Harmonic series and triggers

Discussion in 'The Rehearsal Room' started by GER, Mar 1, 2019.

  1. Tom-King

    Tom-King Well-Known Member

    Could just as much be down to the resistance of the system (including mouthpiece, obviously) - some players like a lot of resistance coming back at them, some really, really don't!

    There's an odd phenomenon that some sop players sometimes encounter which sounds alien until experienced... where you get to the end of a phrase and can't help but breathe OUT before you can breathe IN (and the breath in is often then quite uncomfortable) - tight-ish mouthpieces on tight-ish instruments can build the the point where a healthy breath is more than you need and you're exhausting the O2 in your lungs before you've blown the whole breath out down the instrument.
    In such cases, a more open mouthpiece will usually help (not necessarily a deeper cup, though not unlikely, but bigger throat bore and/or bigger backbore), though with less resistance comes an increased need for proper breath support to prevent pitch rocketing sharp in the upper register.

    Psychology is definitely part of it - there are plenty of vicious cycles you can get yourself into quite easily...

    Among them, missing the wood for the trees - thinking about small factors and forgetting to pay attention to the big factors (for example, thinking about things like mouthpiece placement and forgetting to take decent breaths and keep the air supported.... leading to intonation getting worse and you tiring out quicker, and getting more fixated on everything else except the breath support you really needed!).

    If you think it might be mouthpieces I have a few of varying styles (deep/shallow, tight/open, etc) and I'm not far away if you want to try them.
  2. Mello

    Mello Active Member

    QUOTE "There's an odd phenomenon that some sop players sometimes encounter which sounds alien until experienced... where you get to the end of a phrase and can't help but breathe OUT before you can breathe IN (and the breath in is often then quite uncomfortable ")

    Having been around a while and been teaching almost as long , I often find players who take a massive breath no matter how short or loud the following phrase may be. I was always taught that from about 15 yrs old , & remember a great teacher John (Jumbo) Wilbraham doing a super demo of how long he could hold a note or play a phrase WITHOUT taking a breath first . he would simply be talking and when someone clapped their hand, he would immediately play -mid sentence, and last easily four bars 4/4 at 60bpm. often lasting much longer. Saying there was always some air in the body , usually a good reserve. I used to play a bit myself & adopted his method , even to the extent of breathing out before a quiet pause , so as not to struggle to prevent excess air from interfering with the smoothness. If in the unlikely event of having too much air , I would exhale it thru the nose to get rid, before it became uncomfortable. . Moral to my tale : only take in as much as you need .....if you HAVE to take a big breath , dont be afraid of exhaling some of it before playing. The reason the sop players find the breath in uncomfortable , is often due to over stocking the air, resulting in unused bad air wanting to get out , but the good ( new) air is fighting against it to get in....Maybe worth thinking about. I have also hear such a racket when the whole band take a huge breath together before playing a simple Hymn , whereas a shallower intake would be ample for a normal 4 bar phrase quietly. Before I get bombarded with complaints from Bass Players, I do realise all instruments aren't the same , some needing more air than others.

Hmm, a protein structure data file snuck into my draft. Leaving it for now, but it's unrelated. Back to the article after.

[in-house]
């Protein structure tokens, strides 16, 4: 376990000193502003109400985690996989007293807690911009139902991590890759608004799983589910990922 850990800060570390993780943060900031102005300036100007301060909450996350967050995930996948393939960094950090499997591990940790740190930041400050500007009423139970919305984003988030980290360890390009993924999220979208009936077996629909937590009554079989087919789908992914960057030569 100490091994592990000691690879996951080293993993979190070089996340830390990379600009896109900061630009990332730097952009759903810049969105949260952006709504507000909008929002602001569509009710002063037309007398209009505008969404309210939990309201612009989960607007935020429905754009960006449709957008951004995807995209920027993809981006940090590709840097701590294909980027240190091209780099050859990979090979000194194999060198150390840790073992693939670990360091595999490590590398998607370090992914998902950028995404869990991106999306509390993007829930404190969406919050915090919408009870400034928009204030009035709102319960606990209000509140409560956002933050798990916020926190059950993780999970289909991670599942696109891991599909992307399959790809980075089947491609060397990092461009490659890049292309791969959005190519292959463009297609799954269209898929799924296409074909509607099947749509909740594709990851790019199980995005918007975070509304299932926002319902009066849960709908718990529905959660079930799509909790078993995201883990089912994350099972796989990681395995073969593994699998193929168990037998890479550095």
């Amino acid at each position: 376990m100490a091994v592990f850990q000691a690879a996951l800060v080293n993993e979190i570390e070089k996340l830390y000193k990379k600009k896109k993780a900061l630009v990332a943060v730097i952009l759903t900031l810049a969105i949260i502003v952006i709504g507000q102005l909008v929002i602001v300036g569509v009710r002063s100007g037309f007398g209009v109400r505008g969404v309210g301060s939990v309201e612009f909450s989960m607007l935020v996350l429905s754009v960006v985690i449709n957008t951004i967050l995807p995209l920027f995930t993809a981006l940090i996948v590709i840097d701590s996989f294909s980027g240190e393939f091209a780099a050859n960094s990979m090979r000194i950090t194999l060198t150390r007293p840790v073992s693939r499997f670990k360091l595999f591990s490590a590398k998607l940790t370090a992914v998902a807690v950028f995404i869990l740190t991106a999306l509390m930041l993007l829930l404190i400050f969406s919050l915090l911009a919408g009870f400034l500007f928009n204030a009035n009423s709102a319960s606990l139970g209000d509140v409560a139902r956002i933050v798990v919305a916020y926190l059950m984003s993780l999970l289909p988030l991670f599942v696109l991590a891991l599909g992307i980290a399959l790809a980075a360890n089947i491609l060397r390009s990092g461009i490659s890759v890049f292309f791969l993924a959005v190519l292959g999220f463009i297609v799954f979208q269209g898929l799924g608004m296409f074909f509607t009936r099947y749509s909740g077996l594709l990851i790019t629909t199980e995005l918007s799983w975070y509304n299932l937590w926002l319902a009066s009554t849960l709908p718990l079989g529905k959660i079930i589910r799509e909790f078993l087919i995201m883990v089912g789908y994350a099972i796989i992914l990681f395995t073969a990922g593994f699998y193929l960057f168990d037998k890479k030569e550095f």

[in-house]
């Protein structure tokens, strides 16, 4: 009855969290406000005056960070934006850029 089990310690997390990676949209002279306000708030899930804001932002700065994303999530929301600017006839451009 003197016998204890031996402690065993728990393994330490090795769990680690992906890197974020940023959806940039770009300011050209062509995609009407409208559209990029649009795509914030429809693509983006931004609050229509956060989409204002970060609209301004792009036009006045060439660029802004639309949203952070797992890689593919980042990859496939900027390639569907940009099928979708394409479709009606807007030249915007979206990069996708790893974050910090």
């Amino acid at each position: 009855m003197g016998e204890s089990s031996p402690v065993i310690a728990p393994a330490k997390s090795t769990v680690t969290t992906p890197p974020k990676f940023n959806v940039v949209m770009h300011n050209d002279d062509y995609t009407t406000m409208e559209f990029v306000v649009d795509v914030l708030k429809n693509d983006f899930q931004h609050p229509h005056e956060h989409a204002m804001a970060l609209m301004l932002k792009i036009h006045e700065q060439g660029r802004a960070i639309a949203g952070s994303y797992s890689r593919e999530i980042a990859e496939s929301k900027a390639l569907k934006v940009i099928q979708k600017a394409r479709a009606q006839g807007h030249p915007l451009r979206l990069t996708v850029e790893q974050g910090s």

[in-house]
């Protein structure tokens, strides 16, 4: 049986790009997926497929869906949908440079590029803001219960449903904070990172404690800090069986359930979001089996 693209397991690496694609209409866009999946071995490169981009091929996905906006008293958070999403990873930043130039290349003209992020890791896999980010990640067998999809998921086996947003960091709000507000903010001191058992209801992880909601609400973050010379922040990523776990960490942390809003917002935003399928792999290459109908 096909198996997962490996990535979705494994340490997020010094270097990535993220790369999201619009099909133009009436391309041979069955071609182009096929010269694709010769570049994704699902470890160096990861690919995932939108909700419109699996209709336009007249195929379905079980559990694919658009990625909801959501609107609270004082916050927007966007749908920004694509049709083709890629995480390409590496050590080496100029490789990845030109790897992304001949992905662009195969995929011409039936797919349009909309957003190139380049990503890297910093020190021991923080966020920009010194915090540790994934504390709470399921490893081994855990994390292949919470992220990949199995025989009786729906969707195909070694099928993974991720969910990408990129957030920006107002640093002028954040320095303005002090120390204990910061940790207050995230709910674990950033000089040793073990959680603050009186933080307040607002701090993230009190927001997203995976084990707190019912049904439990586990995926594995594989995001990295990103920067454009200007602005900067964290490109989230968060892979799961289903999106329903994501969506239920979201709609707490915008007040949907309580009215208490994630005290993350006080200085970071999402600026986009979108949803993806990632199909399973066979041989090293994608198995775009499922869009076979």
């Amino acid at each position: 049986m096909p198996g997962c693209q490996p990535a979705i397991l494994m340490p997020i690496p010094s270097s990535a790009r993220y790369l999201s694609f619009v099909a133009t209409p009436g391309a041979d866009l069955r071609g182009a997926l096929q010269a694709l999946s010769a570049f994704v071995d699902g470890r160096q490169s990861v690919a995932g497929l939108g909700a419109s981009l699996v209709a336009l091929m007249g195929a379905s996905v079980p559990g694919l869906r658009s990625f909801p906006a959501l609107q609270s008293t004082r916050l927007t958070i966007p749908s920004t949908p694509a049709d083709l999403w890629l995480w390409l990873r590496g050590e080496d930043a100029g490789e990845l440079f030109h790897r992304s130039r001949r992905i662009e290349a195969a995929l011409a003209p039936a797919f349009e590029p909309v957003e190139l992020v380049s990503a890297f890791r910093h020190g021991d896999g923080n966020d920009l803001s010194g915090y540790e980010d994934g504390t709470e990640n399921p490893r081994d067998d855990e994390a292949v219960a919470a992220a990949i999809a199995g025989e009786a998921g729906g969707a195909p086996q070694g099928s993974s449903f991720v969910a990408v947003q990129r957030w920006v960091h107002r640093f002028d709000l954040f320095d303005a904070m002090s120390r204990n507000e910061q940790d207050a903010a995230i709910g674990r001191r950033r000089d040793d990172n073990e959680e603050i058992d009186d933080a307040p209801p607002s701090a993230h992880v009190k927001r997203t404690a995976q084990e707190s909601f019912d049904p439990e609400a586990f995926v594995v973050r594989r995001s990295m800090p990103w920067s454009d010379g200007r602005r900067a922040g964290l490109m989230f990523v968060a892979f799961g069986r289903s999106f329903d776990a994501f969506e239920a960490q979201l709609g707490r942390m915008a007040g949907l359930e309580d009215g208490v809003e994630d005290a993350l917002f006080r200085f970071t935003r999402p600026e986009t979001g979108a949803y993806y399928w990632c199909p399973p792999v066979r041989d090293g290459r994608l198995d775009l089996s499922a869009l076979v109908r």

Tom-King and 2nd tenor like this.
  3. Ron Lander

    Ron Lander Member

    I discovered this about breathing only yesterday and put it into practise at tonights rehersal. What I am doing now is not taking a breath at all before playing. My throat is no longer closing off the air supply, I do not get dizzy and do not get as tired.

    Look at the piccolo trumpet videos on line by dr jack burt.
  4. 2nd tenor

    2nd tenor Well-Known Member

    That’s such a valid point, both in particular and general.

    Players can learn a lot from each other but techniques and ways of thinking that work well on the smaller instruments are only sometimes appropriate or transferable to the bigger ones. That point could probably be expanded further on even similar sized instruments, I suspect that playing a Flugelhorn is different in many ways to playing a Soprano. General principals tend to apply but the application is likely to be different, to a greater or lesser extent, between different types of instruments.
    Last edited: Mar 14, 2019
    Ron Lander likes this.
  5. David Broad

    David Broad Member

    Chedworth Gloucestershire
  6. Mello

    Mello Active Member

    Just so everyone is in no doubt. The quote that David Broad refers to is NOT actually mine.
    It was an extract from a post by Tom King ....to which I was responding to.
    Basically ....my response bore similarities to David's response. If anyone is in doubt about what I actually said I suggest
    they read my post on the subject.(just below Ron Landers reply. Cheers !
    Tom-King likes this.
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